The Sunday News
Today we continue with our interview with Retired Colonel Tshinga Dube, the former Zipra chief of communications, Cabinet Minister, chief executive officer of the Zimbabwe Defence Industries (ZDI) and board member of some parastatals.
In our last two editions Rtd Col Dube whose pseudo name was Cde Embassy spoke to our Assistant Editor Mkhululi Sibanda (MS) about how he joined the armed struggle in Zambia, training in the then Soviet Union, deployment in a unit of 10 in the Tsholotsho District of Matabeleland North where they were the first guerillas to operate there and later on how he was arrested by the Botswana government for violating that country’s immigration laws before being deported to Zambia after spending a year in prison. Below he continues the interview by talking about his deployment to the Soviet Union to become Zapu’s representative.
MS: You were later on sent to the Soviet Union, what was your role there?
Rtd Col Dube: It was in 1972 when I returned to the Soviet Union, this time to take up the role of being the party’s representative there. During my tenure there I took the opportunity to go to school and study. I did a degree in engineering, electro technique at MADI. My studies involved combining mechanical and electric courses. It was a good course.
MS: Then your duties as the party representative, what did that mainly involve?
Rtd Col Dube: I was to liaise with the Soviet Government representing the party. It was during that period that more recruits were coming to the Soviet Union for training and also I had the duties of receiving our party delegations to the Soviet Union. A number of our leaders visited the Soviet Union for strategic meetings, the party President, the late Dr Joshua Nkomo came with his delegation that included his personal assistant, now Zanu-PF National Spokesperson and former Cabinet Minister as well as former diplomat, Cde Simon Khaya Moyo. There were visits also by other senior party leaders such as then Secretary-General, the late Vice-President Joseph Msika and then party National Chairman, Samuel Munodawafa and Jason Ziyapapa Moyo, who was party’s Vice-President. The meetings were for maintaining the Soviet Union support, such as providing military hardware for our armed struggle. At times party officials would visit the Soviet Union for health reasons, those who would be seeking medical attention. So my duties varied, but mainly they were of diplomatic nature. I prepared visits and also worked closely with our students who were studying in the Soviet Union. At times our students would fund-raise and it was my duty to channel that money to the party headquarters in Zambia.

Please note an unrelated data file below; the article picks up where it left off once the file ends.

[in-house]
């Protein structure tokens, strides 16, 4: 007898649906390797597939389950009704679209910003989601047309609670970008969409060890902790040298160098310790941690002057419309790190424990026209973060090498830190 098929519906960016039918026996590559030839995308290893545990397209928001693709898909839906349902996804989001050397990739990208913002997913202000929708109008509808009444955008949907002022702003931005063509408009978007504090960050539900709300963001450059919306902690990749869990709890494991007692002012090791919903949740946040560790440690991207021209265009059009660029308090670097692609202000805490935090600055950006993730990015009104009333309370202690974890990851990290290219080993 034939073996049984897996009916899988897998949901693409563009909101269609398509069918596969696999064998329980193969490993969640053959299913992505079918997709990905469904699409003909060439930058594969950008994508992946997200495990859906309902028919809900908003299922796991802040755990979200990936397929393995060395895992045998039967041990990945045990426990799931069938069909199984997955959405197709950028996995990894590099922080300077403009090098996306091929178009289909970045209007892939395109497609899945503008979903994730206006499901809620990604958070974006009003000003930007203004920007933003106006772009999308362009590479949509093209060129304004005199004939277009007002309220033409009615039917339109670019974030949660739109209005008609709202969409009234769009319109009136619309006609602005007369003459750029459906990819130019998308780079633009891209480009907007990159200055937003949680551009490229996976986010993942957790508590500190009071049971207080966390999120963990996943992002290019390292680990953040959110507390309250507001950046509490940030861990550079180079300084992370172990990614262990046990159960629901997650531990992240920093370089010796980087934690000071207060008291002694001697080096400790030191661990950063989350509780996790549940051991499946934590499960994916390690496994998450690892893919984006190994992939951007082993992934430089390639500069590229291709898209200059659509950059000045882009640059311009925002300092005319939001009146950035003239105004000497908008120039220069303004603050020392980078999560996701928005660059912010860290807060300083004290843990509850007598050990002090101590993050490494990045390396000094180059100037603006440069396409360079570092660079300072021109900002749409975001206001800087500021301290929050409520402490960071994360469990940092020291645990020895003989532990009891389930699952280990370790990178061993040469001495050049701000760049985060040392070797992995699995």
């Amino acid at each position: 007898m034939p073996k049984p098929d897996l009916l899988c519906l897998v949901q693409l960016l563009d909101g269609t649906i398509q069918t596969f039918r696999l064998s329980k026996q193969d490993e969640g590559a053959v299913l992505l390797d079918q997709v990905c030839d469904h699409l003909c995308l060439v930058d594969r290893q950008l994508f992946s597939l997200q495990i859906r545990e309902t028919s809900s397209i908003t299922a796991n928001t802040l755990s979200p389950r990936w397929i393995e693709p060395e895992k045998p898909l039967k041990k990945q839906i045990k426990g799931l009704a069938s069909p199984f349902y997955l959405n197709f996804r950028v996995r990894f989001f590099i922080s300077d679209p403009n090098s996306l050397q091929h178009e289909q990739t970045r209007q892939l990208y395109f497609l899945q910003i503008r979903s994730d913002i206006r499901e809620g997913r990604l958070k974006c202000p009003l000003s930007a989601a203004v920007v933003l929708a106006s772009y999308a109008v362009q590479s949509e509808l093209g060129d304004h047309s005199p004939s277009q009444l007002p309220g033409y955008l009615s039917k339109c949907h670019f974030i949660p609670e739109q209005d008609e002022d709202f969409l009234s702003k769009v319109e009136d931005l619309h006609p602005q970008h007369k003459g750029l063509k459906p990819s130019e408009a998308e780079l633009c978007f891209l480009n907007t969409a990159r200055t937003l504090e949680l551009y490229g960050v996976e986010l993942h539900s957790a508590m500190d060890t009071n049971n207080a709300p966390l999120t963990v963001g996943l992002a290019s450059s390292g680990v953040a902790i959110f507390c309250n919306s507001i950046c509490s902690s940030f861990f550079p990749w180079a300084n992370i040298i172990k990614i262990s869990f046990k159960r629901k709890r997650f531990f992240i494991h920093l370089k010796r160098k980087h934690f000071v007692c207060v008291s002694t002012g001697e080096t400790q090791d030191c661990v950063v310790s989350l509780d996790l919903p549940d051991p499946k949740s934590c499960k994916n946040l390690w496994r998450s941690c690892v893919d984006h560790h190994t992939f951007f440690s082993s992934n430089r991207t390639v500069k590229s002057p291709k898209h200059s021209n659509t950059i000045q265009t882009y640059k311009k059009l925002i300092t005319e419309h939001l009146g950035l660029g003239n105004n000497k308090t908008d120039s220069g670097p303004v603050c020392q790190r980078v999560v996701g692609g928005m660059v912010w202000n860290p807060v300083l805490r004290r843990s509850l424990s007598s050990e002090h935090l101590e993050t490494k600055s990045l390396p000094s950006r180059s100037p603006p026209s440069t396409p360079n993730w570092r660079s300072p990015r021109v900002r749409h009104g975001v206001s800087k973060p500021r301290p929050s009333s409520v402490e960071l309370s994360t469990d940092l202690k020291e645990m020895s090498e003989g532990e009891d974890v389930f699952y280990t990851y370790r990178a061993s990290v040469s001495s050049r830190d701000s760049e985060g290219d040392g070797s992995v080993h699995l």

MS: You served in the Soviet Union until when?
Rtd Col Dube: I returned to Zambia after spending five years in the Soviet Union. I returned to my old rank of chief of communications in Zipra. That was after the commander-in-chief of the Zipra forces, Dr Nkomo ordered that I return to the military side of things. I should spell out that when I left for the Soviet Union when I was chief of communications, my deputy, Zwafa Moyo, the elder brother of the current Air Force of Zimbabwe commander, Air Marshal Elson Moyo took over. When I returned to Zambia the situation was changing, it was during the period when Zipra was preparing for the final onslaught on Rhodesia.